Mural of memories taking shape in Tracy

Artist working on ‘scrapbook-style’ project inside Tracy Library

Photo by Deb Gau Artist SammyJo Miller climbs up on a scaffold to point out some of her favorite details of a mural she is creating in the Tracy Public Library.

TRACY — A project at the Tracy Public Library has really gotten community members talking over the past three months, artist SammyJo Miller said.

It’s not just the scaffolding and ladders set up against one wall in the library — it’s the collage of images from Tracy history that is taking shape there.

“If I’m working during the day, people will want to share their stories with me,” Miller said. “It brings back memories.”

Since mid-February, Miller has been working on a mural running along the top of the north wall of the library, above the children’s section. Miller said the mural is a “scrapbook-style” collection of historical text, old local advertising and signs, and recreations of photos from Tracy’s past. The mural project was made possible through a grant from the Southwest Minnesota Arts Council, and support from the Fine Arts Council of Tracy, Miller said.

On Wednesday, Miller talked with a group of area homeschool students about how she’s creating the mural.

The background of the mural is made up of reproductions of the first 180 pages of the history book, “Tracy’s First Hundred Years,” Miller said.

Then, she added charcoal drawings that reproduced photos from Tracy’s past.

“Charcoal is what I work best in,” she said.

Miller said she had done artwork in a similar style in Lamberton, which helped serve as an inspiration for the Tracy mural.

“I wanted to do something bigger,” she said.

The photo wall at the Wheels Across the Prairie Museum in Tracy was another inspiration for the mural, said Tracy Library Director Valerie Quist.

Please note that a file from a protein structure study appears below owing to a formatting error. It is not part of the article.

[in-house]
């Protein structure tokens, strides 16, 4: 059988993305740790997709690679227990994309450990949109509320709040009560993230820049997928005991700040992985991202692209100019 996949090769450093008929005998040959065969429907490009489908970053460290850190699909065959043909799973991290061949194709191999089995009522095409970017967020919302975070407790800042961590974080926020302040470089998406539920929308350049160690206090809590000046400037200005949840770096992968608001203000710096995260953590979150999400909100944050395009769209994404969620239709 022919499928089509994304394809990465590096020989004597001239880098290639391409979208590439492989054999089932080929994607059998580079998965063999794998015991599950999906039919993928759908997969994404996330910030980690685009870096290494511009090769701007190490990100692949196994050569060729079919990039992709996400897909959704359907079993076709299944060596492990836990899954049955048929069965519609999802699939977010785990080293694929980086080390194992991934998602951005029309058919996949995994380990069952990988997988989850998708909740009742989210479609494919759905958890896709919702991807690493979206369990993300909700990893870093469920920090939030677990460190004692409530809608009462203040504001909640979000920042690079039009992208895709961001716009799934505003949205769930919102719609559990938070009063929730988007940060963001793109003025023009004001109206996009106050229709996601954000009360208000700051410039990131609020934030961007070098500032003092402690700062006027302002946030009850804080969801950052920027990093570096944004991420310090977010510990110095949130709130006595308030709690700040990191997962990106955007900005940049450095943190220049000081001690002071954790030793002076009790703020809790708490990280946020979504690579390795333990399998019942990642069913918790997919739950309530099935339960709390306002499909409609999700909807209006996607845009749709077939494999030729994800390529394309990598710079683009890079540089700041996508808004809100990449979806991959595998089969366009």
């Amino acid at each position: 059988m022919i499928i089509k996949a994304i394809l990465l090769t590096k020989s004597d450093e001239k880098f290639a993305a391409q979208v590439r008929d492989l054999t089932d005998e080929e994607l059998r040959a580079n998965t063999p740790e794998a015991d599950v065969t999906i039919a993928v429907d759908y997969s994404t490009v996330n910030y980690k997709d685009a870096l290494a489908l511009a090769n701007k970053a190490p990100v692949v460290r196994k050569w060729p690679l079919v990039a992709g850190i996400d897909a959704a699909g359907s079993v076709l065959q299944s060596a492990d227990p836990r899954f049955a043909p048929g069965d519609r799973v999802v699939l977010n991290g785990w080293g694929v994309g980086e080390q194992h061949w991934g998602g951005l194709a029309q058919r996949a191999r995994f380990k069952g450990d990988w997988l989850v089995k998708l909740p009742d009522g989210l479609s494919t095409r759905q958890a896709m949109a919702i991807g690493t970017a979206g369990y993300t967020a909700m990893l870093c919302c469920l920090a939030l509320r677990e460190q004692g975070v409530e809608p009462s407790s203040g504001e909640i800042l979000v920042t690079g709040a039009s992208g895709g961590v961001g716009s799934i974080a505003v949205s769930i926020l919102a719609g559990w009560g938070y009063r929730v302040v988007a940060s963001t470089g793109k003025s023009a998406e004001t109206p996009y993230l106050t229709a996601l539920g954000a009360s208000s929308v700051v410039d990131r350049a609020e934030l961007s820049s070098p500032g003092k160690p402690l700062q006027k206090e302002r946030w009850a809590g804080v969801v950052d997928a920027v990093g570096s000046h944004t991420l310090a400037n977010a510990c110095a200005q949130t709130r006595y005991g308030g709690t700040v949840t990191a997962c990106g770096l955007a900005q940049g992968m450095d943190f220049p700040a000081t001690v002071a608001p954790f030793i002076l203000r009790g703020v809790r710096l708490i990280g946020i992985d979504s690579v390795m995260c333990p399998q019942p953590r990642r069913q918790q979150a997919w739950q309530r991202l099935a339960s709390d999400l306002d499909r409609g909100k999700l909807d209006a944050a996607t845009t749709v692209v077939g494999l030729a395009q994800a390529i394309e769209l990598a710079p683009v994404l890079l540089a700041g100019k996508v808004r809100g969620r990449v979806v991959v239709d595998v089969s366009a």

Working with the Wheels Museum to choose historic photos for the mural was one of the fun parts of the project, Miller said.

“I was like a kid in a candy store. I got to pick all my favorites,” she told students.

So far, the images that made it into the mural include past landmarks like the Tracy railroad station and stockyards, Craig’s Pool Hall, the Neon Cafe, and more. Miller said she tried to preserve scenes from places in Tracy that no longer exist.

Some of the images were drawn directly on the wall with charcoal, Miller told students. Other parts of the mural were transferred onto the wall.

Miller said she plans to have a total of about 30 pictures in the mural. It takes her a few days to complete a single picture.

“I edit as I go,” she said.

She shared one sketch of a “deleted scene” with the students. The image, a picture of the old Tracy public school, had to be cut out of the mural design because it wouldn’t fit in the space she had originally planned for it.

“I do a lot of math,” she said of measuring out space on the wall.

The kids asked Miller about working on the scaffolding she uses to reach the mural.

“That is easy to work on. The ladders are harder,” she said.

Once the mural is complete, Miller said the next step will be to seal it and add a special varnish to protect the artwork from the sun.

Miller and Quist said the community response to the mural project has been good to see.

“It’s been amazing,” Quist said.

People really started to warm up to the project as Miller started adding images, like the charcoal drawing of a train engine at one end of the mural.

“It was so exciting, as the train started to take shape,” she said.

People liked to see their local history reflected in the art, Miller said.


Today's breaking news and more in your inbox

Today's breaking news and more in your inbox
Are you a paying subscriber to the newspaper? *

Starting at $4.38/week.

Subscribe Today